After a night’s rest in Xi’an, we headed out to go see one of China’s five sacred mountains, Huashan. We took the subway, to a high speed train, taxied to the visitor’s center, bought an entrance ticket, bought a bus ticket, and rode the bus to our starting point (phew). We could see the surrounding mountains, which were beautiful, but honestly at this point, I was wondering if it was going to be worth all the trouble of getting here. We had opted for the much easier option of taking a cable car to a point near the top instead of climbing the notoriously narrow, death defying path up the sheer rock. So we piled in to a cable car.
At first, it was nice and kind of exciting because we were moving quickly, but I grew worried when the peak didn’t look like the pictures I had seen online. Then we zoomed over what I thought was the departure point and I freaked out. The cable car had another 2/3 of the journey remaining. We floated over the green valley floor approaching the white cliff face. The cables looked impossibly steep, but we just kept going and going and going. It was simply awe inspiring.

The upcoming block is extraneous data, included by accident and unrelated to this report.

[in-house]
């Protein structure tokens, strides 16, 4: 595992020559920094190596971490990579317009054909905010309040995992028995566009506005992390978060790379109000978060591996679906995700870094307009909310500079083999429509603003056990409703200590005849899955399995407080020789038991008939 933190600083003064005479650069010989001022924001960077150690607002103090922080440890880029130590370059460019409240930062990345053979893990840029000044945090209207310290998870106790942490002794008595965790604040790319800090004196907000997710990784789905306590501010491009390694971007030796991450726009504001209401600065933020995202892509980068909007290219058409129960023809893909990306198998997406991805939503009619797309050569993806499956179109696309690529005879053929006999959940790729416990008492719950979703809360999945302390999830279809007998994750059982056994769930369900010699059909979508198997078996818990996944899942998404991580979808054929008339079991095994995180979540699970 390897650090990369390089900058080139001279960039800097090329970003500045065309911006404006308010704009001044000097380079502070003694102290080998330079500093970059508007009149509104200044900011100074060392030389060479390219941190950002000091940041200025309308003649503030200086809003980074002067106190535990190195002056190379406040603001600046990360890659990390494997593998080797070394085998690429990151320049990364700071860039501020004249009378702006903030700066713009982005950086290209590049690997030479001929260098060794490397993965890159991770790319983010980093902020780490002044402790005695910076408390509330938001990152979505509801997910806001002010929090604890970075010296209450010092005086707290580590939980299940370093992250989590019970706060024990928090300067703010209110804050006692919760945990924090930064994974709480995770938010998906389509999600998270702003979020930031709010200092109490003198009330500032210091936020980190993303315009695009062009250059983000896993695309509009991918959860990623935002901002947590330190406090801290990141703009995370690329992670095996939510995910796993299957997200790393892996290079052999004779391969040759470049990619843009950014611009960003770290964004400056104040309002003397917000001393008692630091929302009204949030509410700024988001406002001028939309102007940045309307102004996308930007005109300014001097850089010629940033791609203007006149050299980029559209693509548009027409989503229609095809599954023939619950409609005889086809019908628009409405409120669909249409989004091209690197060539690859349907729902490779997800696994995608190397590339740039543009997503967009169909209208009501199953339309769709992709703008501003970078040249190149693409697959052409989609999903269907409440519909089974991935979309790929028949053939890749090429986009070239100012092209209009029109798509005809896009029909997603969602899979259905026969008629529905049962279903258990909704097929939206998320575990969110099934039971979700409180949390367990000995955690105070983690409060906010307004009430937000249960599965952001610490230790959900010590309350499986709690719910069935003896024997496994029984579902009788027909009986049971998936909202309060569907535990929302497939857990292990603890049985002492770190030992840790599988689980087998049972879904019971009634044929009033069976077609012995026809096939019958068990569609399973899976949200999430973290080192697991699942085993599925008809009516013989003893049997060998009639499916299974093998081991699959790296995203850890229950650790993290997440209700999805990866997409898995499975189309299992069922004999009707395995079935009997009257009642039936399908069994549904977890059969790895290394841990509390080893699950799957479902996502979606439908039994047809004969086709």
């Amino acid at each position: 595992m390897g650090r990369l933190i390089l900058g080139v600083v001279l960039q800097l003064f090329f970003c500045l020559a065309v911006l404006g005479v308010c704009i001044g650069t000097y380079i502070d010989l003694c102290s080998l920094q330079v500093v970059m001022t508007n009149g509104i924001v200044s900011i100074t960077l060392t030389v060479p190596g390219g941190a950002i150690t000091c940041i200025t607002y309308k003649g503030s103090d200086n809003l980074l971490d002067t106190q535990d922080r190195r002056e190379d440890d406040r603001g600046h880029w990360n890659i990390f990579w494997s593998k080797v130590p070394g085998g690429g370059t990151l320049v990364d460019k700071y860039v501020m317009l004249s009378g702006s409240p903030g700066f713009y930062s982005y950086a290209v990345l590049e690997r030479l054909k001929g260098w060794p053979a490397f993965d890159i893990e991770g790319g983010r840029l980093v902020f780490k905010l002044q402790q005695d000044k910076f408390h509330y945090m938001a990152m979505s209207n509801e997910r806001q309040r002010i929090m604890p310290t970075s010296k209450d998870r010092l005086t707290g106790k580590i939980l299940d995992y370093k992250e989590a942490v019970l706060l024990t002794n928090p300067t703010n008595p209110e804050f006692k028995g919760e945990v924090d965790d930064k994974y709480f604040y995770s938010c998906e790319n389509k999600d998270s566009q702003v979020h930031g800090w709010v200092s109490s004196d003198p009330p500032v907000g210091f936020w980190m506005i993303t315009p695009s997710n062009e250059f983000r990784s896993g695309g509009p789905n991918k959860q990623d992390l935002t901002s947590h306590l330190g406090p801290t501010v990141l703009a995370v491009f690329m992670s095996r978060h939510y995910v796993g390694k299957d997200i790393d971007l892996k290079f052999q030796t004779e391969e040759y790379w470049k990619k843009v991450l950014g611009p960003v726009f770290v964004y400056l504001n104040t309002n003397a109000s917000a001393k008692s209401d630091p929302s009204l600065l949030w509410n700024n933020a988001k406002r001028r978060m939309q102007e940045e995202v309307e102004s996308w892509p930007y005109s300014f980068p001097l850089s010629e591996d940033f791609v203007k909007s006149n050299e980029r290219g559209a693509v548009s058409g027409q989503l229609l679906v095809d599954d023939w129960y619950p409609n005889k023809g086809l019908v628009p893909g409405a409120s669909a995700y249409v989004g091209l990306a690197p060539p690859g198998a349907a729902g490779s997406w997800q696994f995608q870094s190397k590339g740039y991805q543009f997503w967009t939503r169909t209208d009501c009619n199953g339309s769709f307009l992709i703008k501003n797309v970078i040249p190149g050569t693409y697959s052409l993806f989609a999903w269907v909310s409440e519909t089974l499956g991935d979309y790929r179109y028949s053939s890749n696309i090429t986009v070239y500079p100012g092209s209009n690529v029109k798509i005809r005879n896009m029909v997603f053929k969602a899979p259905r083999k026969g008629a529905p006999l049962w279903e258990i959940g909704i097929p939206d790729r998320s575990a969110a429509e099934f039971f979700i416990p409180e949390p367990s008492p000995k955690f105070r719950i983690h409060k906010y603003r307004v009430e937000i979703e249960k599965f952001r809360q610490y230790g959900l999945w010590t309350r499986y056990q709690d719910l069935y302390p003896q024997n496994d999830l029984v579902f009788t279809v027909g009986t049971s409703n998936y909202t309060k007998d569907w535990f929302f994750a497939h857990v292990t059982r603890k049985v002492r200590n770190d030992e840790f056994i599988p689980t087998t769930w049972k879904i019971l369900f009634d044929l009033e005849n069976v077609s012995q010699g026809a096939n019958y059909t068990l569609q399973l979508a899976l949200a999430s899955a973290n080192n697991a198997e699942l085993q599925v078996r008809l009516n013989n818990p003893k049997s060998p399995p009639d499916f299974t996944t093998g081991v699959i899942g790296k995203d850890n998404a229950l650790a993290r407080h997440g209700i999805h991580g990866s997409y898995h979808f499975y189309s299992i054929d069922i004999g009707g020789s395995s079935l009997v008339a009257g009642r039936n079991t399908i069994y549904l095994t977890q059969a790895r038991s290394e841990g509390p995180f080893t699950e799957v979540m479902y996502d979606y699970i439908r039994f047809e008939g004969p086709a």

After we got out of the cable car, we spent the rest of our time walking. We reached the highest peak and also took some snack breaks along the way.
Over and over again we all just said how awesome this mountain was. I also couldn’t get over the fact that I’d never heard anyone talk about this place before. It definitely is one of my top three favorite places in China contending with Zhangjiajie, Mountains in the Fog, and the wall at Jiankou, The Great Wall and Drift King.
I’m telling you, if you take the west cable car like we did and you are unimpressed, you’ve made it to the wrong mountain. It’s amazing!!!!!!!!!!!!!!!!!!
Tomorrow we’ll be off to Inner Mongolia where Alex will join us for a trip to a grassland and then a desert. Huashan will certainly be a tough act to follow.